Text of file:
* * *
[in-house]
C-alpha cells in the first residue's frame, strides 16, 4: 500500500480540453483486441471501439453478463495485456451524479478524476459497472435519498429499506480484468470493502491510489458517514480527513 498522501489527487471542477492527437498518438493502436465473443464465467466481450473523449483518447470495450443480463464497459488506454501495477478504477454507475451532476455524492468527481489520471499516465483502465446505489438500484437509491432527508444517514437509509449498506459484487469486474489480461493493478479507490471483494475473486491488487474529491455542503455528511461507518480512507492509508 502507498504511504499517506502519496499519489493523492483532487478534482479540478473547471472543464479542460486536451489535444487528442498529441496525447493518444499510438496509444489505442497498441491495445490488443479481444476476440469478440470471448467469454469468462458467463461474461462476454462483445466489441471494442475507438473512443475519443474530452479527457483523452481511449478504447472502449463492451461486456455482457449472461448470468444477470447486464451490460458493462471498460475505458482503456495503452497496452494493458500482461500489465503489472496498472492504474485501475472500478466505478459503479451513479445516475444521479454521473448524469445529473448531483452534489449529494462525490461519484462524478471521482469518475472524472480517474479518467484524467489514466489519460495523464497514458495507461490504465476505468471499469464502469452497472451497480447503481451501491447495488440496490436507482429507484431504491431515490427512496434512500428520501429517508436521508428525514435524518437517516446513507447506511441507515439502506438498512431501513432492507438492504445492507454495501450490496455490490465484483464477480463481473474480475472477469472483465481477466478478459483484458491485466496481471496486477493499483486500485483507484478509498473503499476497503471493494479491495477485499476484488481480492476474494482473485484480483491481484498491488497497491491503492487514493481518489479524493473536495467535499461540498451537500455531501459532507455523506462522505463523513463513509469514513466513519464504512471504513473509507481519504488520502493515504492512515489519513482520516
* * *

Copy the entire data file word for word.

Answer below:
[in-house]
C-alpha cells in the first residue's frame, strides 16, 4: 500500500480540453483486441471501439453478463495485456451524479478524476459497472435519498429499506480484468470493502491510489458517514480527513 498522501489527487471542477492527437498518438493502436465473443464465467466481450473523449483518447470495450443480463464497459488506454501495477478504477454507475451532476455524492468527481489520471499516465483502465446505489438500484437509491432527508444517514437509509449498506459484487469486474489480461493493478479507490471483494475473486491488487474529491455542503455528511461507518480512507492509508 502507498504511504499517506502519496499519489493523492483532487478534482479540478473547471472543464479542460486536451489535444487528442498529441496525447493518444499510438496509444489505442497498441491495445490488443479481444476476440469478440470471448467469454469468462458467463461474461462476454462483445466489441471494442475507438473512443475519443474530452479527457483523452481511449478504447472502449463492451461486456455482457449472461448470468444477470447486464451490460458493462471498460475505458482503456495503452497496452494493458500482461500489465503489472496498472492504474485501475472500478466505478459503479451513479445516475444521479454521473448524469445529473448531483452534489449529494462525490461519484462524478471521482469518475472524472480517474479518467484524467489514466489519460495523464497514458495507461490504465476505468471499469464502469452497472451497480447503481451501491447495488440496490436507482429507484431504491431515490427512496434512500428520501429517508436521508428525514435524518437517516446513507447506511441507515439502506438498512431501513432492507438492504445492507454495501450490496455490490465484483464477480463481473474480475472477469472483465481477466478478459483484458491485466496481471496486477493499483486500485483507484478509498473503499476497503471493494479491495477485499476484488481480492476474494482473485484480483491481484498491488497497491491503492487514493481518489479524493473536495467535499461540498451537500455531501459532507455523506462522505463523513463513509469514513466513519464504512471504513473509507481519504488520502493515504492512515489519513482520516